The red rods are a sensorial material in the Children’s House classroom, consisting of ten rods that gradually increase in size by 10-centimeter increments, starting at 10 centimeters going up to 100 centimeters. The red rods are one of the first sensorial materials a child is introduced to, along with the knobbed cylinders, pink tower, and brown stairs.
The child will first use the red rods by placing them, one by one, on a work mat, in random order. He will then place them on a second mat, one at a time, arranging them from longest to shortest, aligning the left edges of the rods. The rods are self-correcting, in that, if the child does not place them from longest to shortest, he will quickly observe that the “stairs” he has created have not aligned properly.
There are several extensions to this activity. For example, the child can combine two rods of varying lengths to equal the length of another rod. (Wonderful for developing a mathematical mind!) He can also build a maze out of the rods by placing the rods at 90-degree angles, building from smallest to largest. The child will also use these rods in combination with the number rods to do several math extensions!
As with all materials, there are both direct and indirect purposes. The red rods aid in developing the child’s visual discrimination and muscular memory of length while indirectly preparing the child for mathematics.
We will use these terms frequently while exploring the Montessori materials, so let’s dig into a little more about what those mean in relation to the child’s development.
What is visual discrimination?
Visual discrimination is the ability to discern the differences between different objects. It involves noticing details and comparing and contrasting objects (size, color, orientation, etc.). While this is something that most children naturally develop, it is beneficial for future academics to introduce young children to activities that help them to fully develop and refine their visual discrimination skills.
Why is visual discrimination important for academics?
Visual discrimination is necessary for a child to recognize the difference between the letter “a” and the letter “b”. It is necessary for a child to look at a pile of 3 marbles and discern that it less than the pile of 6 marbles (and later, recognize that is half of the quantity). If a young child has poor visual discrimination, they may struggle with matching games and puzzles, or may confuse details. An older child may confuse letters (and/or numbers) that look similar (s / z, 3/E, b/d), lose their spot while reading, have trouble copying words accurately, have trouble picking out important details, trouble judging distance and height, etc.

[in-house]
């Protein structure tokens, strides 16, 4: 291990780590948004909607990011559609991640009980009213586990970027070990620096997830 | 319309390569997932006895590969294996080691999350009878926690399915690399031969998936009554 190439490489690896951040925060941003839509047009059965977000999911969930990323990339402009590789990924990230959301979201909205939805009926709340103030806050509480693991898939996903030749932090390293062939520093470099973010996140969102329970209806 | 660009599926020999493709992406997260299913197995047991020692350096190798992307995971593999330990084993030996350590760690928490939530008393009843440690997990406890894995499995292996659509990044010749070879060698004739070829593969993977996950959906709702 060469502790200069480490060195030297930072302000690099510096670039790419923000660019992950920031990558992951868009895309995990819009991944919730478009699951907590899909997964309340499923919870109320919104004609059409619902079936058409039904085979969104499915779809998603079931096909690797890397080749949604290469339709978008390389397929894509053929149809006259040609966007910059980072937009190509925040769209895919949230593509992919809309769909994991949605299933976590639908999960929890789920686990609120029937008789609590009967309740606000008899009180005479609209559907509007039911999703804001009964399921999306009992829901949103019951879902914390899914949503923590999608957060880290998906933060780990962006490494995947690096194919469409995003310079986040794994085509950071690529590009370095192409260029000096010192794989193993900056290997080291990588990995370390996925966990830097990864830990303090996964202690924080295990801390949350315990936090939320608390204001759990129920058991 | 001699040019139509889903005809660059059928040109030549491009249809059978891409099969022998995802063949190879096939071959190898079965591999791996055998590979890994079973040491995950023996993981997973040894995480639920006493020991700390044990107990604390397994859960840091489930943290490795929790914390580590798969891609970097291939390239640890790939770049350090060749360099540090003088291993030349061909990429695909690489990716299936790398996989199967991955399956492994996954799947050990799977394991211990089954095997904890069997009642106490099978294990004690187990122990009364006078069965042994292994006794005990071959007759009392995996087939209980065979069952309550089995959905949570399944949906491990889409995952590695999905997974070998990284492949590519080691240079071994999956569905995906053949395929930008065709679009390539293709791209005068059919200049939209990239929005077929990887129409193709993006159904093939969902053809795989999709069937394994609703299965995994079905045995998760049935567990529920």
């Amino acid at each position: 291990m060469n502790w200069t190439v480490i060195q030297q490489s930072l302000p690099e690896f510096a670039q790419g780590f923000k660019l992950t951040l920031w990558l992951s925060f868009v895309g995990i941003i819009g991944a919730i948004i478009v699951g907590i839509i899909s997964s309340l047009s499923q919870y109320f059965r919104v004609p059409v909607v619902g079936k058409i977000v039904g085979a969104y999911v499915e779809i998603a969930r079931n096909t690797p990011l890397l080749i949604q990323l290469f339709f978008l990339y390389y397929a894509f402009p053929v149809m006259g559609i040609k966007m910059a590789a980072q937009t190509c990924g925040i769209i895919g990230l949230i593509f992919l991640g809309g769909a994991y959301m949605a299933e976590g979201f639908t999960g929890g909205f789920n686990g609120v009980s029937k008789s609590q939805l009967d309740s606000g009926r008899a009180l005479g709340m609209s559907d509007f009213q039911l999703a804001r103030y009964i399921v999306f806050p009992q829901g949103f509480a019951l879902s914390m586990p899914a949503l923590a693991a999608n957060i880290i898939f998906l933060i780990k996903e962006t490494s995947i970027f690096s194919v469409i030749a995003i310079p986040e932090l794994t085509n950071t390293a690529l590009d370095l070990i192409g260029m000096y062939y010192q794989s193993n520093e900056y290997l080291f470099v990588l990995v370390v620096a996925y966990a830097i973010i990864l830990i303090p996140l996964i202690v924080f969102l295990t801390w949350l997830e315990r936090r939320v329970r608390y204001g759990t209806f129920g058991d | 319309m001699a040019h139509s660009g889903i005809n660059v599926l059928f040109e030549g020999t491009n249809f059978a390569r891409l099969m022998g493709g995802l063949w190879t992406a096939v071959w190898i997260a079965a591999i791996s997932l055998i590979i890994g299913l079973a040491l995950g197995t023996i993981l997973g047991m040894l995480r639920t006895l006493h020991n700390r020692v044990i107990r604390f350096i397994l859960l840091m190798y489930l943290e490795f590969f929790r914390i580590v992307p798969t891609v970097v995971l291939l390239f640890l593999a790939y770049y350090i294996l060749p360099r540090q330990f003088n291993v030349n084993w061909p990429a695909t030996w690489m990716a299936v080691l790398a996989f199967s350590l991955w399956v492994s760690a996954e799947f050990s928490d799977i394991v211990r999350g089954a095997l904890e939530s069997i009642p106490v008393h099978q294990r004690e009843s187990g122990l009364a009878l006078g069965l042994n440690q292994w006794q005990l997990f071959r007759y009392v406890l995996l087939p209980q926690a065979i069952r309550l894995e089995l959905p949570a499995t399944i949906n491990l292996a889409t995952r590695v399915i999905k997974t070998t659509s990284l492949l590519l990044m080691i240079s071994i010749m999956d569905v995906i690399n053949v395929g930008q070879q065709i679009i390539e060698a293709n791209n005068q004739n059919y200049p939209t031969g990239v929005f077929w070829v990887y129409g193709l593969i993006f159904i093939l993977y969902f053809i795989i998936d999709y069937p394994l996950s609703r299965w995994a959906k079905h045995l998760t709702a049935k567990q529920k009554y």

What is muscle memory and why is it important?
Muscle memory involves “consolidating a specific motor task into memory through repetition.” It involves physical motor tasks as well as mental tasks. Muscle memory is an important part of recognizing patterns and is built through repetition. “As movements are repeated over time, the brain creates a long-term muscle memory for that task, eventually allowing it to be performed with little to no conscious effort.” (Source.) Muscle memory can involve something like playing an instrument, typing on the computer, or even memorizing the times tables. Building these connections benefit the child’s learning, as they are the building blocks upon which more and more complex connections are made.
Developing visual discrimination at home
To aid in developing visual discrimination at home, you can provide your child with the following activities:
- Sorting activities (sorting different shaped pasta, cutlery, colored pom poms, types of beans, types of coins, etc.)
- Categorizing activities (categorizing types of leaves, categorizing different objects by shape or color or size)
- Matching activities (matching socks, matching/memory games, shadow matching cards, the game “Spot It”, )
- Asking your child for detailed descriptions of events, objects, people, etc.
- Playing the “opposite game”. (I say, “Cold,” you say “Hot”.)
- Memory game: put a tray of assorted objects in front of your child for a few seconds, then cover it and ask your child to recall what was on the tray